Hell to the Chief?
It’s assumed that the majority of regular theatergoers lean a little bit to the left politically. If that’s true, then the myriad presidential misdeeds by our current clueless leader must be much on the minds of the audience members who’re flocking to The Dead Presidents’ Club, a Circle Theatre revival of Larry L. King’s raucous and profane comedy that asks the question: What if some of the most controversial American presidents of the 20th century were asked to justify their history-making decisions in front of an Old Testament-style God, who had the discretion to send them to heaven or hell based on how persuasive their purgatorial stump speeches were?
Sadly, the 21st century Decider-in-Chief’s incompetence and duplicity are not on display here. If so, they’d surely do a lot to hasten the rehabilitation of Richard M. Nixon, who was most definitely a paranoid, vengeful, compulsive liar but whose crimes seem almost quaint compared to the American and foreign blood that has been shed in the Middle East since the start of the Iraq war and the continuing slaughter of Lebanese citizens. But playwright King is clearly of the generation that loathed Nixon’s Constitution-screwing antics and came to considerably more measured views of the other commander-in-chiefs depicted here — Lyndon Johnson, Harry Truman, and Calvin Coolidge. All four of them are trapped, post-mortem, in a military-style barracks, awaiting a council with an Almighty who offers plenty of revelations about the difference between what they think of themselves and what their distinctive personalities have really wrought.
As directed by Linda Leonard, Circle’s staging of Dead Presidents is more vaudevillian and less cerebral than the script’s musings about the Vietnam War, Hiroshima, Watergate, and conservative/liberal dichotomies suggest. There are even a couple of song-and-dance numbers when the presidents (and God) get to strut their most pungent self-defenses and rationalizations. The rest of the two-hour-plus show can be boiled down to standard mismatched-roommate banter, which doesn’t mean that, at times, it’s less than hilarious. But the show, despite its often brisk charm and bountiful well-timed barbs, still never quite finds a satisfying blend of savvy political satire and the low-slung bottom line of a sitcom.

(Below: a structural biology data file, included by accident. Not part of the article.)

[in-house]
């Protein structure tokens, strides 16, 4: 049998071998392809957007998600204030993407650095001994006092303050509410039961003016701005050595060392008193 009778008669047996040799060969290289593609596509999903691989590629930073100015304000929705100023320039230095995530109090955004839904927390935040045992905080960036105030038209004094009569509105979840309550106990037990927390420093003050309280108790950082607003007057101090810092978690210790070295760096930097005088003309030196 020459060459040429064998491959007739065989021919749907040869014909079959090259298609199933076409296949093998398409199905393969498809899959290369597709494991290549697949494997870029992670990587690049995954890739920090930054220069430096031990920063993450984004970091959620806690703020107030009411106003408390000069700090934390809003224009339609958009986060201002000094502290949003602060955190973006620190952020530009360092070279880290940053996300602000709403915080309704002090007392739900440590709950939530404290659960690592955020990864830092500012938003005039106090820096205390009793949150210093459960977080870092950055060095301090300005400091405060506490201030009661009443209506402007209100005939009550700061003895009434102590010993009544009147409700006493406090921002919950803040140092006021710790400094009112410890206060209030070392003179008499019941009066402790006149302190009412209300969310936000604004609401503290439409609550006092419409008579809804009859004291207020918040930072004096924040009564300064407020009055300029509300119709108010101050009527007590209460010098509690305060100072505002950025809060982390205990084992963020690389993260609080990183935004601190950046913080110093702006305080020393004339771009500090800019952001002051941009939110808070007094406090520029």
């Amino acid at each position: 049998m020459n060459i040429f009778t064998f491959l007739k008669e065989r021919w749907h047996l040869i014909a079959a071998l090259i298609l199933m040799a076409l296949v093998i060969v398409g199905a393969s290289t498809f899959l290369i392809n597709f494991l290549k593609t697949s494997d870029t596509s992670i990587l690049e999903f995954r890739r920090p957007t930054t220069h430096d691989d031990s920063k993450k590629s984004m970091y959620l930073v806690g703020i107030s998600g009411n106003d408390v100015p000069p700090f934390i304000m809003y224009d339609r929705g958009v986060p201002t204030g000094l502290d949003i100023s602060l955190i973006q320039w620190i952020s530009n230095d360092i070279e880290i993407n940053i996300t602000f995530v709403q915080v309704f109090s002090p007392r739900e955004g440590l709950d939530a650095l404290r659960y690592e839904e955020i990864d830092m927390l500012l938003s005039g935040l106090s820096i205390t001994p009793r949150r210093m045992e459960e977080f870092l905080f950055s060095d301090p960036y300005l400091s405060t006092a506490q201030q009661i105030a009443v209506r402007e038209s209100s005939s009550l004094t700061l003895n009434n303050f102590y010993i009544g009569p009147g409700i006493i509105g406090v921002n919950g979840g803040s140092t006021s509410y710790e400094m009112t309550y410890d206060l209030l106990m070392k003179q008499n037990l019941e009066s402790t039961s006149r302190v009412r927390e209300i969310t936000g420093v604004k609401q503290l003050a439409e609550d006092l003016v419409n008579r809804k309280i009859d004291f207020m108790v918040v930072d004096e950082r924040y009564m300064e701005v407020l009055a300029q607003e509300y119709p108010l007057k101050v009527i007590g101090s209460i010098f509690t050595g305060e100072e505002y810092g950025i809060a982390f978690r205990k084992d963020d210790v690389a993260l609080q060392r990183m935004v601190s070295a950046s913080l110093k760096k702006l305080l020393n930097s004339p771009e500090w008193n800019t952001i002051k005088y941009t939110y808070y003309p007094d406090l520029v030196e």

It’s understandable why the playwright made Nixon (Bill Jenkins) and Johnson (Mark Fickert) his main anti-heroes, co-conspirators, and comic team. Not only did King meet both of them during his years as a congressional page for Fort Worth U.S. Rep. and House Speaker Jim Wright, but their complexities and eccentricities can be picked apart for eternity. As LBJ, the towering Fickert arguably does the best job in the show of turning an extended presidential impersonation into a vibrant comic performance. He’s an arm-twisting good ol’ boy with an uncommon streak of humanitarian conscience, a liberal hick who despises East Coast elitism and can chat with Southern senators about “the niggers” even as he pushes civil rights legislation through Congress with ruthless determination. Fickert is a skyscraper of bellowing contradictions and angry appetites. He also earns the biggest laughs from ticketbuyers.
That is, with the possible exception of Jenkins as Nixon, who perhaps cannot help but carry that man’s notorious facial and body tics like airport baggage after countless comedic interpretations across the decades. Jenkins doesn’t quite transcend impersonation — the painfully long face, over-bitten smile, hunched shoulders, and habit of referring to himself in the third person — but he does manage to loosen up those contrivances enough to keep the audience interested in his next one-liner. “All mothers deserve to be loved,” he observes at one point. “Even welfare mothers.” And he laments that he died before finishing up his final book, aptly titled A Reassessment of Integrity.
“Give ’Em Hell” Harry Truman (Vince Davis), who authorized the bombings of Hiroshima and Nagasaki at the end of WWII, and “Silent” Calvin Coolidge (Kit Hussey), the Roaring ’20s figurehead whose accomplishments remain elusive to most historians, round out this quartet of titanic egos desperate to enter the pearly gates. Both Davis and Hussey do fine jobs, even if it’s always apparent that playwright King keeps them subservient to their colorful presidential successors. Hussey in particular makes the most of his role’s economical dialogue. When Nixon tauntingly wonders what Coolidge can say he accomplished in the Oval Office, the taciturn Vermonter coolly replies, “Finished my full term.”
The Dead Presidents’ Club has another sly trick up its sleeve in the character of God, but for parties interested in catching Circle Theatre’s ribald, anarchic, and sometimes too-shticky staging, that’s perhaps best kept a secret. Let’s just say that the Lord as depicted here didn’t travel in the same country club circles as these four world leaders, and she’s not in the least impressed with their sense of entitlement.